Australia Higher court held the fire was a foreseeable consequence of the

Australia higher court held the fire was a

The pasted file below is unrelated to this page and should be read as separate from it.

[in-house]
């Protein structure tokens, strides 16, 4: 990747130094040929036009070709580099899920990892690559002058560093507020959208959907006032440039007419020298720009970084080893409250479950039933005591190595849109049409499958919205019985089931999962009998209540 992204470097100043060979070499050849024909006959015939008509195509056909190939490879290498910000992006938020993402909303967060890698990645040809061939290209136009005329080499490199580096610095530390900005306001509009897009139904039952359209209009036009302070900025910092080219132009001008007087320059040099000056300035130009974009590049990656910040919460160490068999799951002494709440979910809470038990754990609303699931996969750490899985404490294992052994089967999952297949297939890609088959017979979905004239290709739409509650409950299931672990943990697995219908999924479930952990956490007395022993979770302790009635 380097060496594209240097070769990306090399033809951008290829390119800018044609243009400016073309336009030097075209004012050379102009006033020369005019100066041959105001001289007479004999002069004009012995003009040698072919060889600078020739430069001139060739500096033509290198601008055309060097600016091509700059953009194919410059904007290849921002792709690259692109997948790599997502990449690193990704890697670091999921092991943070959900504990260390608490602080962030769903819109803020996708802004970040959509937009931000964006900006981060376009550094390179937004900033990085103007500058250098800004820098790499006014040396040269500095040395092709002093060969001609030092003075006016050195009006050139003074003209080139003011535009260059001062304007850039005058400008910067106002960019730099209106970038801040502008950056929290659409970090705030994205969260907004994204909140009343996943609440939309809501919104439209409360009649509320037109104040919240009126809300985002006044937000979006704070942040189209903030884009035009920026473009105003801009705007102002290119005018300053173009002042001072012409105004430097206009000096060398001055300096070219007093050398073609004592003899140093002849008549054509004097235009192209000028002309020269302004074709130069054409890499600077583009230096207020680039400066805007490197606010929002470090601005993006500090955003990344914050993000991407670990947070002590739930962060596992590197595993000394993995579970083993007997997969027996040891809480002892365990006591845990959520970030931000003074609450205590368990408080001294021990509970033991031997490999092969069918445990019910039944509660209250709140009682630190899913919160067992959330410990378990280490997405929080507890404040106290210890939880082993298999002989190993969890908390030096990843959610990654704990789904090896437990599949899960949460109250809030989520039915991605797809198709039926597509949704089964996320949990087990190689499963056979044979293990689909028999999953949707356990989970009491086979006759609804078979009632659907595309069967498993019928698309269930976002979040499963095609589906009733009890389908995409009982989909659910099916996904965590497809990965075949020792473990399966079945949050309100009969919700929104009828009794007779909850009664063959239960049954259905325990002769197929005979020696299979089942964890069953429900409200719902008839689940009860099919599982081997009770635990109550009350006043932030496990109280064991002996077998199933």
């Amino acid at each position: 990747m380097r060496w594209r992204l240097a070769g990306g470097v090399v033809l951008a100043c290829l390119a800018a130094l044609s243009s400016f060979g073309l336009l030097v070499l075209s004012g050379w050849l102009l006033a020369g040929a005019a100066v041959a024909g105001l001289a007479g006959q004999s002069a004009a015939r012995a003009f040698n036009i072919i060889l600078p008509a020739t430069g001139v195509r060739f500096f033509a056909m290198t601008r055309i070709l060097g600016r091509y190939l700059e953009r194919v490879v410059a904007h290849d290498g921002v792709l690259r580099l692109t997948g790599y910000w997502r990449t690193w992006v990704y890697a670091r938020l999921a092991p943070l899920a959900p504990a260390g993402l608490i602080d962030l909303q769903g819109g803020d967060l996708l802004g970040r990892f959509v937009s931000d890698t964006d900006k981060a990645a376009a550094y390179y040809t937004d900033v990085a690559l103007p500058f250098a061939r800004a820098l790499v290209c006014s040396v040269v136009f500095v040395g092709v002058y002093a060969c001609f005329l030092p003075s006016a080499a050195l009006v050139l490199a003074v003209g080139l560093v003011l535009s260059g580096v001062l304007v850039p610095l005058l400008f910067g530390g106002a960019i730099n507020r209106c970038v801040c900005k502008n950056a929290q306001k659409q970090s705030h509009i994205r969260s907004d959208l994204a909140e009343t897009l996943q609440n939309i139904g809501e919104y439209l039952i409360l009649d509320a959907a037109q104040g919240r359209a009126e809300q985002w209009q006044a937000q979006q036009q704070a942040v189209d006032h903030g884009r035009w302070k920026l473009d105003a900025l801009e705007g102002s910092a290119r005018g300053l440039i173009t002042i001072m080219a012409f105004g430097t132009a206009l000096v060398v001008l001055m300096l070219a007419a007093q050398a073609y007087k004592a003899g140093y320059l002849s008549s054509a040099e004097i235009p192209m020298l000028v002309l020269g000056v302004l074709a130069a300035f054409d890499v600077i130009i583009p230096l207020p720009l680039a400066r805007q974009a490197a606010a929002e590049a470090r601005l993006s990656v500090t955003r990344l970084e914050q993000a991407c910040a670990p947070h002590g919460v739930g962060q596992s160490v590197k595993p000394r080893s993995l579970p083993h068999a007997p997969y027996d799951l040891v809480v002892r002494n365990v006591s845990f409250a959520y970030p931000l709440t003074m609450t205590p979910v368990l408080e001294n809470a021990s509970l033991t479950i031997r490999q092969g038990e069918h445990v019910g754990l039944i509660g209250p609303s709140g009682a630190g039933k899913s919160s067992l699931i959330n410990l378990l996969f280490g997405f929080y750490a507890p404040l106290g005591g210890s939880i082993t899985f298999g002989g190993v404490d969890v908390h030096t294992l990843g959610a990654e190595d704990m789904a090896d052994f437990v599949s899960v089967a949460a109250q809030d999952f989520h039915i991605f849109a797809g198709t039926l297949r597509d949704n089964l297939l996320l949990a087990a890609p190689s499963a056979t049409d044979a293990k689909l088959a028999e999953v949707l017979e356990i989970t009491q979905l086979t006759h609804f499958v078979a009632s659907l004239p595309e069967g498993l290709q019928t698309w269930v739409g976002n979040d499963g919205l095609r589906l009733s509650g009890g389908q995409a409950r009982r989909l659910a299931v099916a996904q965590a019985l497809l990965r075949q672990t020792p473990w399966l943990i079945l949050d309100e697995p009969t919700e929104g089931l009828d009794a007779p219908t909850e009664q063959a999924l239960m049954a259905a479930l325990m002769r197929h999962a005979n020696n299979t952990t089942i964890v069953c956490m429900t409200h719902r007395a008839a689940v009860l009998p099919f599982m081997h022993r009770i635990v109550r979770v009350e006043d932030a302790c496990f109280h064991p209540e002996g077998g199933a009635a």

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(Australia) Higher court held the fire was a foreseeable consequence of the furnace oil spill, and the spill should be deemed a proximate cause of the damage to the Corrimal. Wagon Mound I (Australia) Workers on the Wagon Mound carelessly released furnace oil into the harbor. Workers on the Corrimal ignited the oil while repairing their ship, which destroyed the Morts Dock and the Corrimal. The trial court applied Polemis and found Wagon Mound liable. The higher court overruled Polemis as bad law, and b/c no reasonable person could have foreseen the fire, Wagon Mound was not liable. Jolley v. Sutton London Borough Council (England 2000) Boy being crushed by an abandoned boat is a foreseeable consequence for failure to remove the boat. It is foreseeable that children will mimic adult behavior and try to fix the boat. Ventricelli v. Kinney Sys. Rent A Car, Inc. (N.Y. 1978) D’s negligence in providing a car with a defective trunk would result in P’s trying to close the lid as reasonably foreseeable. What is not reasonably foreseeable is P getting injured while he was closing the lid by another car. 1. Palsgraf v. Long Island Railroad Co . ( N.Y. 1928) – breach must be of a duty to P, not to a third party. P standing on RR’s platform, a guard on the train tried to help a guy with a package on the train and his package fell and exploded; it threw scales at the other end of the platform down and hit P Prima Facie Case: 1. Injury: injured by falling scale 2. Duty: relation between P and D, what duty did D owe the P – people think Cardozo says that LIRR doesn’t owe Palsgraf a duty; Q is NOT whether or not LIRR owed a duty to Mrs. Palsgraf; the Q is whether LIRR breached one of the duties they owed to Mrs. Palsgraf 3. Breach: guards acted unreasonably when they helped him get on the train and injured P 4. 4a. Causation: careless on the part of the 3 rd party for not stopping because he was carrying explosives – but-for cause; LIRR – but-for the guard helping him up 5. 4b. Proximate cause: Cardozo says you don’t need to discuss what doesn’t matter Rule: D’s breach of duty to 3 rd party was not foreseeable harm to P; Must have been a breach of a duty, the non- breach of which would have averted the injury; The risk reasonably to be perceived defines the duty to be obeyed “the eye of ordinary vigilance”…. (the proximate cause is related to that particular duty and the breach of the duty ) Since the conductors would not have anticipated injury to her from their conduct, they owed no duty to avoid the injury and were not negligent in relation to her. She was an “unforeseen plaintiff” to whom no unreasonable risk was to be anticipated, Mrs. Palsgraf was denied recovery. Only those who have been wronged by D’s misconduct are entitled to sue for injuries caused by that wrong Negligence is not actionable unless it involves the invasion of a legally protected interest, the violation of a right Cardozo 2 Step Analysis: 1. AMOL, no breach “w/ reference” to P: RELATIONAL ASPECT OF BREACH OF DUTY 17
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